The Index offers superior image persistence compared to first-gen headsets. It comes with a broader field of view of 130 degrees, which is 20 degrees more than Vive. Being able to see more of the world makes a significant difference. The FOV can be altered by turning the knob on the side. If you are wearing glasses, you might be forced to give up some field of view to accommodate the glasses and avoid scratching the lenses.
The Index gives you an unbeatable audio experience, which is essential in VR. The near-field speakers deliver a booming and clear sound that feels like it’s coming from all over, which is exceptional. The Index has an inbuilt microphone and he speakers hover on the sides without really making contact with your ears. With no pressure on your ears, you won’t be easily tired from staying in VR for an extended period.
The index controllers, also known as the knuckles, are another hallmark feature of this headset. They have conduction sensors that are pressure sensitive and detect which fingers you are holding down. You can make any hand gestures you would do in real life like grabbing objects or pointing. The 87 sensors on the controllers open the door for new types of VR interactions.
The issue of grip is also looked into as these controllers have a distinctive adjustable strap that wraps around your knuckles.
Despite the mind-blowing features, the Index is still a wired PC VR headset relying on external sensors. Setup can be daunting, especially for first time VR users. You still need to set up the external sensors somehow. Getting the whole thing calibrated perfectly can take hours.
The Index uses an external lighthouse tracking system, which is different from the ones in Vive and Oculus. It comes with an ample tracking volume, which can be paired with up to 4 base stations and an extended diagonal range of up to 10m*10m play space.
- Top VR gaming library: Blast, slash and soar your way through the top library in VR gaming. Oculus Rift S lets you play hundreds of games and exclusives already available in the Oculus store, with so much more to come.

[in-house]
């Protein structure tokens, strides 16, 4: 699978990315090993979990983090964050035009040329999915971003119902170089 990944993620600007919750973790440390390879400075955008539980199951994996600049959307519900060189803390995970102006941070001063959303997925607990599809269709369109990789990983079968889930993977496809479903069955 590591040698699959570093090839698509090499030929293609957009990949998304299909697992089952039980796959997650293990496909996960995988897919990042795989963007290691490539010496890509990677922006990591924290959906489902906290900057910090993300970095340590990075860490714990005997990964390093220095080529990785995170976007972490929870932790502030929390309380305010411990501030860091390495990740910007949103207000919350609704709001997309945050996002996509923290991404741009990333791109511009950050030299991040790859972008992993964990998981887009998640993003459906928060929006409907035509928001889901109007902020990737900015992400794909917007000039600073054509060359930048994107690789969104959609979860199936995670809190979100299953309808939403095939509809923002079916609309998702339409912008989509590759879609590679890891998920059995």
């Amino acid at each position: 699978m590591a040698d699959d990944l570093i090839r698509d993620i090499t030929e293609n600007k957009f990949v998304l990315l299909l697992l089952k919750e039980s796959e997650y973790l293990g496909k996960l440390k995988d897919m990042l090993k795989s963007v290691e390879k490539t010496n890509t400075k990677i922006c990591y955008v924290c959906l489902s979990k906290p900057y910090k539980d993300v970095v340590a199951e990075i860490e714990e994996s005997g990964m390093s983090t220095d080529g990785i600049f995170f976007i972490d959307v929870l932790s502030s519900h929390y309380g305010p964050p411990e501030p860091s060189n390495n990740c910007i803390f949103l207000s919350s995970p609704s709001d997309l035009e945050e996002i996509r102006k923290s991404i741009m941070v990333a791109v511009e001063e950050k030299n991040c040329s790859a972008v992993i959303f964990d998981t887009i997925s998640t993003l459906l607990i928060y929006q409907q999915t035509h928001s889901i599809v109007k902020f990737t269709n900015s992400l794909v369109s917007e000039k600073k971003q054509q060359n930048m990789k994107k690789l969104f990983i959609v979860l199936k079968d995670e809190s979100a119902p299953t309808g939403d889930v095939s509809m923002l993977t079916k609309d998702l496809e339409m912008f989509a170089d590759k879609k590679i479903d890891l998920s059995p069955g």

- Improved optics: Stare down the competition with next-generation lenses and a sharper display. Improved optics deliver bright, vivid colors and reduced “screen-door” effect.
- Ergonomic design: Keep your head in the game thanks to a Halo headband redesigned with speed in mind. Rift S stays securely and comfortably in place with a quick twist of the fit wheel, so it can take-or double take-your fastest reactions.
- Oculus touch controllers: Arm yourself with our updated Oculus touch controllers. Your slashes, throws and grab appear in VR with intuitive, realistic precision, transporting your hands and gestures right into the game.
- Oculus insight tracking: take a step forward with Oculus insight. It translates your movements into VR No matter which way you're facing and provides room-scale tracking without external sensors.
Some users have complained about the pricing of the product. The Oculus Rift S is a worthy alternative if you don’t have $999 to spare. Yes, it has a lower resolution and refresh rate than the Valve Index, but also offers a pleasant visual experience. There are plenty of VR games and exclusives in the Oculus store. Setting up is easy as insight tracking removes the need for external sensors. This means that you can get the mind-blowing experience at a pocket-friendly rate.
Here is a link that gives a bit more in-depth information regarding the unboxing, setup, and use of the whole VR kit. https://www.youtube.com/watch?v=6p1e_JSol8s
Valve Index is a good reminder that there’s still a place for high-end VR. If you already have a Vive or Vive Pro and just want to upgrade to the Index headset, you can just buy the hardware.
We all want to get value for our money, so why not give it a try to get a piece of what the Valve Index offers. From the comfort of the headset to the clear sound, to the fantastic tracking system and wait for it, amazingly mind-blowing controllers there’s everything to like.